Interactive Shader Designer?

I’ve been looking for the ideal GLSL shader authoring/editing IDE for a new project just getting started. After searching I couldn’t find any recent posts about it and it seems RenderMonkey from ATI is the current best choice and the one from Typhoon Labs is no longer supported. Is that correct?

The upcoming new release of NIVIDIA FXCompser shown at GDC looks nice. I see that it has a “GLSL profile”. Does that mean I can write straight GLSL shader code in it?

Are there other free or commercial solutions for authoring/editing GLSL shaders? or does everyone just take the time to make their own integrated into their own engine?

Thanks in advance for not replying with “notepad.exe” as the ideal choice. :slight_smile:

I think you have mentioned all the obvious ones.

I personally use the GLIntercept Shader editor plugin. Works as an offline editor with syntax highlighting + tooltips. Also if you run GLIntercept with your app, you can bring up the shader editor at anytime and edit and re-compile the shaders into the running program.

(Yes I am the author so I am biased)

I’ve start to develop a platform independent GLSL IDE:

The 0.1.1 is able to run shadowmapping algorithms. The next version will support deferred shading. Simple shader shouldn’t be a problem.

Thank you for the responses. They both look good. Unfortunately you both chose GPL instead of LPGL or BSD or the like, so I have to debate with the lawyer that it is okay since it is a development tool and not part of the engine, before I’m allowed to use either.

Woah robosport, you must have some weird lawyers where you work.

I mean that if I did not give out the source code (and it was closed source) it would be ok?
(FYI: the binary insall does not include any source code anyway - perhaps imagine that the “donwload source” link does not exist?)

Makes me wonder what other dev tools you cannot use…

I don’t know enough to say if they are overly paranoid.

It has nothing to do with the open source status. They said it was specific to the GPL license since it has no binary-only usage option like the LPGL does and is much more restrictive on commercial projects than BSD/zlib/libpng type open source licenses. All the latter license types mentioned were fine with them. They don’t want to take chances that our source tree will be sucked into GPL by accident.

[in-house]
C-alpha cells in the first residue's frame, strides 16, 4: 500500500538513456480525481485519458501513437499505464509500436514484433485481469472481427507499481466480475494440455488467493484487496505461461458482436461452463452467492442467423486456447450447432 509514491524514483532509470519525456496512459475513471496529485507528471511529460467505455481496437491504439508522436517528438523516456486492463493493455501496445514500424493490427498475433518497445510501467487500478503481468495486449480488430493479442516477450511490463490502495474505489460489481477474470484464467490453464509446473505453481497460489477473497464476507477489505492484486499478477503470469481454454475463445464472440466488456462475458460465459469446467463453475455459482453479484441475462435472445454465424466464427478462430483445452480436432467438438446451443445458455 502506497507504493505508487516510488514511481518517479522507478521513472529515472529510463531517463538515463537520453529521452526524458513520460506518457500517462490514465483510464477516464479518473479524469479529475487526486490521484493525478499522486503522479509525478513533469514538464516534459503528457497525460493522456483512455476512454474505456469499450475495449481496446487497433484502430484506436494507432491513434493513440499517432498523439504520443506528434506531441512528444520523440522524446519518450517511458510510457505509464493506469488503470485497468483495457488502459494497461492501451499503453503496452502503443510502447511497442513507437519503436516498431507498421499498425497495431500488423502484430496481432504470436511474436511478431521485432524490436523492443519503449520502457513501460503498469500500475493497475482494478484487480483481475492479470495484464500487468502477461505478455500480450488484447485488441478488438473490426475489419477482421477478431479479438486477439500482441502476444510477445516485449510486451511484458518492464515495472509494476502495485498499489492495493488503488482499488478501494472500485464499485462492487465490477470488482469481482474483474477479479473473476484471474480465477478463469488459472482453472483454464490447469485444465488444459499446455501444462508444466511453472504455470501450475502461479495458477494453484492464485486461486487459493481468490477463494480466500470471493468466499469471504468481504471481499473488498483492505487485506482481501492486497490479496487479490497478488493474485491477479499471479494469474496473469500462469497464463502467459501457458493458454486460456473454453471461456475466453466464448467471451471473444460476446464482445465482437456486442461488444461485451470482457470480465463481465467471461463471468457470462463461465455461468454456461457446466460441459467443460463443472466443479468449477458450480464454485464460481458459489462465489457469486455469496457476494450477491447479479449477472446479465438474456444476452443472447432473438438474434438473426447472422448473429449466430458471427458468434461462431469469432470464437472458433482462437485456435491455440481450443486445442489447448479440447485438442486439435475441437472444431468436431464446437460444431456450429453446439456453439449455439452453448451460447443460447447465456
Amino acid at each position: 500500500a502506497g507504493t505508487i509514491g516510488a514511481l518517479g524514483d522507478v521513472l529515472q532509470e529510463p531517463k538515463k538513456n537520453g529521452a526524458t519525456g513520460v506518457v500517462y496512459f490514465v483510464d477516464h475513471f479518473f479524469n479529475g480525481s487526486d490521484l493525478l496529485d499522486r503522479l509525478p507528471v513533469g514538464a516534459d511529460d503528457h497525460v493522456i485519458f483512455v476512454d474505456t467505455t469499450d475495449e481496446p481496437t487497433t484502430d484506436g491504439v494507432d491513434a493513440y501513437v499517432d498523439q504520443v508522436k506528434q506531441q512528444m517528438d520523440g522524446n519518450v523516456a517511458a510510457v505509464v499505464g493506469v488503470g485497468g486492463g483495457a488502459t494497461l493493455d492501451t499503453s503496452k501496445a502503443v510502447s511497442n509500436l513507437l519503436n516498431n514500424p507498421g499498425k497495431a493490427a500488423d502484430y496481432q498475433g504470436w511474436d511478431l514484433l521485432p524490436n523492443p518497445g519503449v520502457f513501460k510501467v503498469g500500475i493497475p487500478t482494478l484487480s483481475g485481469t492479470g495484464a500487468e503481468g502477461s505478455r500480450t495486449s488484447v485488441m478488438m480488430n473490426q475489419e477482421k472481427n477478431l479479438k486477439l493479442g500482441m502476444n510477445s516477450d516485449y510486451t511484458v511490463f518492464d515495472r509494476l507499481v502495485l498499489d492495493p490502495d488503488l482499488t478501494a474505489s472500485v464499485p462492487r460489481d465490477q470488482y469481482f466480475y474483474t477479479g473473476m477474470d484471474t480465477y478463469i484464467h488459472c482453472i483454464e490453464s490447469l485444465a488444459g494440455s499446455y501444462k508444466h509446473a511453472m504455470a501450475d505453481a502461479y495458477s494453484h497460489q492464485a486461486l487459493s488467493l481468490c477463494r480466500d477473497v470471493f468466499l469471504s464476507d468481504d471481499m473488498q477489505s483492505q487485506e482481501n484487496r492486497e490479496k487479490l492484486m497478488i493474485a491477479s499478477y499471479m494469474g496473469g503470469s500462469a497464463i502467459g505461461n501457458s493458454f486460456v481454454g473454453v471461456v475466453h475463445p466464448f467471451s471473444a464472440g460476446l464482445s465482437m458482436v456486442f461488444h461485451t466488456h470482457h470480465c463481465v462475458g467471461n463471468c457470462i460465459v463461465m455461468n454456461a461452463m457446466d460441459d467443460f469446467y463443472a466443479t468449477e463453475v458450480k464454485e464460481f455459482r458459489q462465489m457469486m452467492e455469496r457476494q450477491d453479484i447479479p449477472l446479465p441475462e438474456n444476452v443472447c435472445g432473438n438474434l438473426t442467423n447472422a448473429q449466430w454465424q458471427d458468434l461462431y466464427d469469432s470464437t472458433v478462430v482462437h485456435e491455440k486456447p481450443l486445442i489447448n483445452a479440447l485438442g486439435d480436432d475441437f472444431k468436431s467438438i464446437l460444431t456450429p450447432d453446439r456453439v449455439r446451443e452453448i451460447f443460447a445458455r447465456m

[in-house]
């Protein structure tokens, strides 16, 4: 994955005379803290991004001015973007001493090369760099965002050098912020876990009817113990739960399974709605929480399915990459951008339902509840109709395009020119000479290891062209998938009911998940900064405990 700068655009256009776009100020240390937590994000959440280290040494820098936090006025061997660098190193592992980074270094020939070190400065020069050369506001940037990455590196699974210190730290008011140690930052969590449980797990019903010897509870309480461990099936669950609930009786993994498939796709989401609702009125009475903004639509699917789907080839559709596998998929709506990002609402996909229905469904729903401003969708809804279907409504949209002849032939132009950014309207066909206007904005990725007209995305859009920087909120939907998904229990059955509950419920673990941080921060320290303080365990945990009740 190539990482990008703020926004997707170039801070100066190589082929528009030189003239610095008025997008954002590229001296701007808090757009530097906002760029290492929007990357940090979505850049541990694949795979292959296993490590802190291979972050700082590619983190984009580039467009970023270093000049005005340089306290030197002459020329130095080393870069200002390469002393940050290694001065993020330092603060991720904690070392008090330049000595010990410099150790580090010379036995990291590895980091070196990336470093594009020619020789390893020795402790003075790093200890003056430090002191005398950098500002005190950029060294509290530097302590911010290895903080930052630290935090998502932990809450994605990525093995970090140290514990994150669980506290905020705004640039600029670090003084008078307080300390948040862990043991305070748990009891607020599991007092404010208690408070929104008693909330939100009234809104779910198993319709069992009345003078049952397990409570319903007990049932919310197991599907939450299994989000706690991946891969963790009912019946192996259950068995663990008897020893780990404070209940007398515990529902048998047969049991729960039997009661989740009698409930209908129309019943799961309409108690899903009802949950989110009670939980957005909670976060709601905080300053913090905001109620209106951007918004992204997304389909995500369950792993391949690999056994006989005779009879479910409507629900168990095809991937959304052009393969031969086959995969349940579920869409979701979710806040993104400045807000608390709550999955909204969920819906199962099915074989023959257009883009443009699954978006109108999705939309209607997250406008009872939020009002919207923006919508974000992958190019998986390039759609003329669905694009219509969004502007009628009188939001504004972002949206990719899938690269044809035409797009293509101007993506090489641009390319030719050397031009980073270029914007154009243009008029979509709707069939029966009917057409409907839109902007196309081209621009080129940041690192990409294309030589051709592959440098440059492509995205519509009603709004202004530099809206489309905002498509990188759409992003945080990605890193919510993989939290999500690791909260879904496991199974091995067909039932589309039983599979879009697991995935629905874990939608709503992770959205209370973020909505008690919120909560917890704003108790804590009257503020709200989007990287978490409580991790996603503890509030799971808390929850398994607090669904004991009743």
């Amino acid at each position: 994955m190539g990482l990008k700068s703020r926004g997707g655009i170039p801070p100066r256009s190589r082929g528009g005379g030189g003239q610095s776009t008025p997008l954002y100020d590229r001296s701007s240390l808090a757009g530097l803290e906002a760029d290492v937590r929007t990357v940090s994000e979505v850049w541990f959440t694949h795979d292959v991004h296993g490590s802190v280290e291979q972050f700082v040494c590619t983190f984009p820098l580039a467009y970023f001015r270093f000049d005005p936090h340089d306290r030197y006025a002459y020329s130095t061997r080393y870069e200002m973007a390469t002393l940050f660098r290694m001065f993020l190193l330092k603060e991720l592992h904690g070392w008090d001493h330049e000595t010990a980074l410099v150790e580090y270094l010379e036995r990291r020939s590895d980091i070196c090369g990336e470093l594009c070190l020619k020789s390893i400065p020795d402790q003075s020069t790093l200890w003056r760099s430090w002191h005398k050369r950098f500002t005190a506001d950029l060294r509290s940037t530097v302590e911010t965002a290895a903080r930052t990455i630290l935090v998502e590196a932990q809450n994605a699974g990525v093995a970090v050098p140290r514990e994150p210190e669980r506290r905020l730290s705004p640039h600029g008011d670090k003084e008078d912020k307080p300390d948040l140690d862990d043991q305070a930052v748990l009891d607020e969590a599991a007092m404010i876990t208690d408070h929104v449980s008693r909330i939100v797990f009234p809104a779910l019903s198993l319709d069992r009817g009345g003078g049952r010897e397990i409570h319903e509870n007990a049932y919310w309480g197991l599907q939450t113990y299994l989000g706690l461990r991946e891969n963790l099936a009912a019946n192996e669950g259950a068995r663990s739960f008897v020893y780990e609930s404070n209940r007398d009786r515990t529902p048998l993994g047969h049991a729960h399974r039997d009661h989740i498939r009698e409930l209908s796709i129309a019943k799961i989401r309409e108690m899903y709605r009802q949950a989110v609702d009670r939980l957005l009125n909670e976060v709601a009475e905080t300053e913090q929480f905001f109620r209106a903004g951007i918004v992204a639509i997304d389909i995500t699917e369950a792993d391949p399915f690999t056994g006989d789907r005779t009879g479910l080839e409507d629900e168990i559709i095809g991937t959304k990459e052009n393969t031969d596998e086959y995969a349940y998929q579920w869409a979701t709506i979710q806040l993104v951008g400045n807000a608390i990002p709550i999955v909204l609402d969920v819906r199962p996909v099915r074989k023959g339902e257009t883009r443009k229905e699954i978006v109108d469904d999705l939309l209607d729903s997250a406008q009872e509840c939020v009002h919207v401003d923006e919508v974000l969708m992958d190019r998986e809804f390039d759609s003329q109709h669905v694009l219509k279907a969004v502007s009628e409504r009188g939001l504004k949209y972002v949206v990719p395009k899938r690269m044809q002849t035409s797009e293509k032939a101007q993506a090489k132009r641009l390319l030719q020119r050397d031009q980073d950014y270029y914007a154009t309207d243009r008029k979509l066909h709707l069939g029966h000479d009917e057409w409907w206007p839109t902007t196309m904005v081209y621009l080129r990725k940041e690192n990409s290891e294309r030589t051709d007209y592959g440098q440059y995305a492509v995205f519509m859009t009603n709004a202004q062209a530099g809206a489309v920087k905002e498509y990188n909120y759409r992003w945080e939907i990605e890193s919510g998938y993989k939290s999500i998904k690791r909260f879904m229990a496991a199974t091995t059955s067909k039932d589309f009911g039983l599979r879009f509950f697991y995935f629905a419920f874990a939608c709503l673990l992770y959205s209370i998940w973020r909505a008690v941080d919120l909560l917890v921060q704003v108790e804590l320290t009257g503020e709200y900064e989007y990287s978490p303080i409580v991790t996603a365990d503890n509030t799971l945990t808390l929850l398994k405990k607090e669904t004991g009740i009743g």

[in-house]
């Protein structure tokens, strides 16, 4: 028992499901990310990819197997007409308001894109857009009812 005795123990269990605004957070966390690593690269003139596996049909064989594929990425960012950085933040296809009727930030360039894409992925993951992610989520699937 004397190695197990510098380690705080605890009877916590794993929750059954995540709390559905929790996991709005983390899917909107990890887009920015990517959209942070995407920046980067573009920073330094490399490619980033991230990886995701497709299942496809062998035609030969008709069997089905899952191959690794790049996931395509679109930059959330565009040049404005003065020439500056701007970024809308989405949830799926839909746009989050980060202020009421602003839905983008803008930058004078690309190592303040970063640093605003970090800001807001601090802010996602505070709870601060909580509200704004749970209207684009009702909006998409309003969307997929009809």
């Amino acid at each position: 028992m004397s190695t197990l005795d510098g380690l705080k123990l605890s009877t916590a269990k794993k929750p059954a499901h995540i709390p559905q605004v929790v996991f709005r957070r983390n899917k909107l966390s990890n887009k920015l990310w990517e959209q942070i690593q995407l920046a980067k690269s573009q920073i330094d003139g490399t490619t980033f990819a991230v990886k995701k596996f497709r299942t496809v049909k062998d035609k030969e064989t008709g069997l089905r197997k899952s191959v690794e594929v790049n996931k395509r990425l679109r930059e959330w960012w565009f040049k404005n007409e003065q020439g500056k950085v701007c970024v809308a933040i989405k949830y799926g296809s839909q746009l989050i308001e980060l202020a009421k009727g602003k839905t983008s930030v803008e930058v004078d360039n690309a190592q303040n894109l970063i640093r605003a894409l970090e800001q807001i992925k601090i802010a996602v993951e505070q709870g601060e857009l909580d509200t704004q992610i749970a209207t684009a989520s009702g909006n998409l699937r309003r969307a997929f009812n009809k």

My limited understanding is the overly strict GPL issues are why LPGL was added after GPL. Regarding other dev tools its been a while since I’ve seen an original GPL. Sorry to go off topic, but you asked. :slight_smile:

Well done on GLIntercept BTW… it is very cool and useful. Thank you!

Well I just found it funny. No Linux/gcc/CVS/MySQL for you then. (Also no Mac/Playstation/Nintendo development either… all using GCC and other tools)

(just trying to point out that GPL only applies if you link in GPL code - not if you just run it)

That is my interpretation as well.

That’s one of the biggest misunderstandings of the GPL:

They don’t want to take chances that our source tree will be sucked into GPL by accident.
This can never happen. The worst thing that can happen is you’ll be sued for copyright infrigement and have to stop using the GPLed code. Noone can ever force you to release your code under GPL.

Also, as sqrt[-1] already pointed out, the whole thing only applies to using the code as part of your project. As developer tool, you can use whatever you want.

IN my case I have only two options: GPL or QT commercial license. For an Tool is the GPL not a problem (not like for a library).

And it’s always possible to ask the authors if they could relicense it under a different license.

A GPL licensed program could be more usefull like an closed source program (you can see how it works), but it’s not cheap or gratis source for pushing own commercial projects…

Overmind: I completely agree with your point. But the phrase “The worst thing that can happen is you’ll be sued for copyright infringement…” is the key to the lawyers.

Rightly or wrongly, a lawsuit is unbelievably expensive even if it is completely unjustified. The internal lawyers’ job is to avoid that kind of exposure for the company.

They understand the GPL (since they read that kind of stuff every day) but they don’t understand the difference between source code used for tools and pipeline vs. source code used in the product binaries. That is the uphill battle for me to re-explain over and over. I don’t have that problem with other open source licenses (mentioned previously) even though our usage (and contributions back) is exactly the same.

P.S. Again, sorry this thread got off track. I was just looking for the state of the art in shader designer(s).

I have to agree with Robosport. Anything that you intend someone to link to should be LGPL’d, or weaker (MIT, BSD, or whatever). Only executable programs should be released under the GPL.

I personally see it as somewhat improper or even rude to GPL a library.

That GL intercept is gold. It is much easier than than stepping through source code. Just needs some tunning so that it displays array values instead of addresses.

So create your own interceptor. You are getting payed so it’s money well wasted.

What about ShaderDesigner by Typhoonlabs?

Has anyone used RenderMonkey, ShaderDesigner, GLIntercept shader IDE, or the new Lumina?

I’m sure they are all good, but I’m looking for pros and cons from users (other than the authors :slight_smile: to possibly save me some time.

It is an exciting time to be a developer with the adoption rate of GPUs/drivers supporting real-time shaders! My first rendering computer was a celerity, and one frame took long enough to go grocery shopping, do your laundry, mow your lawn, then do you laundry again - or play several hours of the original SGI flight sim (before the Klingon ship was added).


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